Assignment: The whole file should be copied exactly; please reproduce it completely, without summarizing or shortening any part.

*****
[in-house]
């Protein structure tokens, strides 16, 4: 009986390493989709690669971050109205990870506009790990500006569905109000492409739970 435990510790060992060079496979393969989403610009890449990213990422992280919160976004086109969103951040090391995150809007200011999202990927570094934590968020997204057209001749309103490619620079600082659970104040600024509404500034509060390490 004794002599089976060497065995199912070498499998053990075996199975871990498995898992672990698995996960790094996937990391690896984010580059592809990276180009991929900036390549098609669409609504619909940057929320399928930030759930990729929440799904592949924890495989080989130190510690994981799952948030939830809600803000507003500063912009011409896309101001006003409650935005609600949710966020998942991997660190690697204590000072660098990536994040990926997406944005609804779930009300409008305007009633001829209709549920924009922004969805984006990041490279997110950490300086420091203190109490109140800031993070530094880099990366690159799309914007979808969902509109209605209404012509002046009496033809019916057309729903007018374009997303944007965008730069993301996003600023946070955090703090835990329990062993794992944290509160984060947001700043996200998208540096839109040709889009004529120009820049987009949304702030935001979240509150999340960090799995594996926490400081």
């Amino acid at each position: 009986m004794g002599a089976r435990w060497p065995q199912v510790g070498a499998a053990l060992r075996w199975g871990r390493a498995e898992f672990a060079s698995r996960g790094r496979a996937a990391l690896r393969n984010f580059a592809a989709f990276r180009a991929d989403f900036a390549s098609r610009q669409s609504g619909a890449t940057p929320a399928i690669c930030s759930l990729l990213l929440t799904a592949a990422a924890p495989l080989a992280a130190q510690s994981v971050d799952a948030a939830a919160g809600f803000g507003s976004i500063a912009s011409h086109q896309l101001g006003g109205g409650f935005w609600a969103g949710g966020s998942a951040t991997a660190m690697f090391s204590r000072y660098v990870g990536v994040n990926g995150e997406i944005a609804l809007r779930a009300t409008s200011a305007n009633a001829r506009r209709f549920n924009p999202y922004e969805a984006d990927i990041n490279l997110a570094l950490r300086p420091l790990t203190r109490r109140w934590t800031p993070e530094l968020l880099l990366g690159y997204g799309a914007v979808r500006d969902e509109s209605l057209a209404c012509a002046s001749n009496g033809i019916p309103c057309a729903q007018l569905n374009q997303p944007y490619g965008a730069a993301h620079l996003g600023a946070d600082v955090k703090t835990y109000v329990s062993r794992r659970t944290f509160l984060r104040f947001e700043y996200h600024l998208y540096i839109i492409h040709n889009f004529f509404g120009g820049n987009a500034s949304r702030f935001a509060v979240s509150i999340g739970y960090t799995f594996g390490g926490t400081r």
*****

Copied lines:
[in-house]
């Protein structure tokens, strides 16, 4: 009986390493989709690669971050109205990870506009790990500006569905109000492409739970 435990510790060992060079496979393969989403610009890449990213990422992280919160976004086109969103951040090391995150809007200011999202990927570094934590968020997204057209001749309103490619620079600082659970104040600024509404500034509060390490 004794002599089976060497065995199912070498499998053990075996199975871990498995898992672990698995996960790094996937990391690896984010580059592809990276180009991929900036390549098609669409609504619909940057929320399928930030759930990729929440799904592949924890495989080989130190510690994981799952948030939830809600803000507003500063912009011409896309101001006003409650935005609600949710966020998942991997660190690697204590000072660098990536994040990926997406944005609804779930009300409008305007009633001829209709549920924009922004969805984006990041490279997110950490300086420091203190109490109140800031993070530094880099990366690159799309914007979808969902509109209605209404012509002046009496033809019916057309729903007018374009997303944007965008730069993301996003600023946070955090703090835990329990062993794992944290509160984060947001700043996200998208540096839109040709889009004529120009820049987009949304702030935001979240509150999340960090799995594996926490400081």
């Amino acid at each position: 009986m004794g002599a089976r435990w060497p065995q199912v510790g070498a499998a053990l060992r075996w199975g871990r390493a498995e898992f672990a060079s698995r996960g790094r496979a996937a990391l690896r393969n984010f580059a592809a989709f990276r180009a991929d989403f900036a390549s098609r610009q669409s609504g619909a890449t940057p929320a399928i690669c930030s759930l990729l990213l929440t799904a592949a990422a924890p495989l080989a992280a130190q510690s994981v971050d799952a948030a939830a919160g809600f803000g507003s976004i500063a912009s011409h086109q896309l101001g006003g109205g409650f935005w609600a969103g949710g966020s998942a951040t991997a660190m690697f090391s204590r000072y660098v990870g990536v994040n990926g995150e997406i944005a609804l809007r779930a009300t409008s200011a305007n009633a001829r506009r209709f549920n924009p999202y922004e969805a984006d990927i990041n490279l997110a570094l950490r300086p420091l790990t203190r109490r109140w934590t800031p993070e530094l968020l880099l990366g690159y997204g799309a914007v979808r500006d969902e509109s209605l057209a209404c012509a002046s001749n009496g033809i019916p309103c057309a729903q007018l569905n374009q997303p944007y490619g965008a730069a993301h620079l996003g600023a946070d600082v955090k703090t835990y109000v329990s062993r794992r659970t944290f509160l984060r104040f947001e700043y996200h600024l998208y540096i839109i492409h040709n889009f004529f509404g120009g820049n987009a500034s949304r702030f935001a509060v979240s509150i999340g739970y960090t799995f594996g390490g926490t400081r």